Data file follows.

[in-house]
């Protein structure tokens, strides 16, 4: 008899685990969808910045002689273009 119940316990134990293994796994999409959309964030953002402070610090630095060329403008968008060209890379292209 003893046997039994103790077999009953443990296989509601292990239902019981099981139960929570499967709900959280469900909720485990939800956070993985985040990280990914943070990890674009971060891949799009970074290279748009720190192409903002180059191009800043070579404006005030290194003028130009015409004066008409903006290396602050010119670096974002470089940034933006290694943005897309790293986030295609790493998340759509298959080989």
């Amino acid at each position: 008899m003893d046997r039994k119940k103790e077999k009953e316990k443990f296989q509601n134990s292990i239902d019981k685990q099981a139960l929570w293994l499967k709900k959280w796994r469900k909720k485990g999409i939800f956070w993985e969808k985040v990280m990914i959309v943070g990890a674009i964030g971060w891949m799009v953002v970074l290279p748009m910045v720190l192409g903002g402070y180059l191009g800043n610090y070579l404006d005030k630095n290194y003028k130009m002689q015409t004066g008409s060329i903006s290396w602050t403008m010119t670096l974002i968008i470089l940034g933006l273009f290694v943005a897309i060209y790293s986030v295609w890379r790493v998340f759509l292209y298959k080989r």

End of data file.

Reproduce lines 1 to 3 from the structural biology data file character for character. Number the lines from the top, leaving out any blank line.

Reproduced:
[in-house]
């Protein structure tokens, strides 16, 4: 008899685990969808910045002689273009 119940316990134990293994796994999409959309964030953002402070610090630095060329403008968008060209890379292209 003893046997039994103790077999009953443990296989509601292990239902019981099981139960929570499967709900959280469900909720485990939800956070993985985040990280990914943070990890674009971060891949799009970074290279748009720190192409903002180059191009800043070579404006005030290194003028130009015409004066008409903006290396602050010119670096974002470089940034933006290694943005897309790293986030295609790493998340759509298959080989």
């Amino acid at each position: 008899m003893d046997r039994k119940k103790e077999k009953e316990k443990f296989q509601n134990s292990i239902d019981k685990q099981a139960l929570w293994l499967k709900k959280w796994r469900k909720k485990g999409i939800f956070w993985e969808k985040v990280m990914i959309v943070g990890a674009i964030g971060w891949m799009v953002v970074l290279p748009m910045v720190l192409g903002g402070y180059l191009g800043n610090y070579l404006d005030k630095n290194y003028k130009m002689q015409t004066g008409s060329i903006s290396w602050t403008m010119t670096l974002i968008i470089l940034g933006l273009f290694v943005a897309i060209y790293s986030v295609w890379r790493v998340f759509l292209y298959k080989r």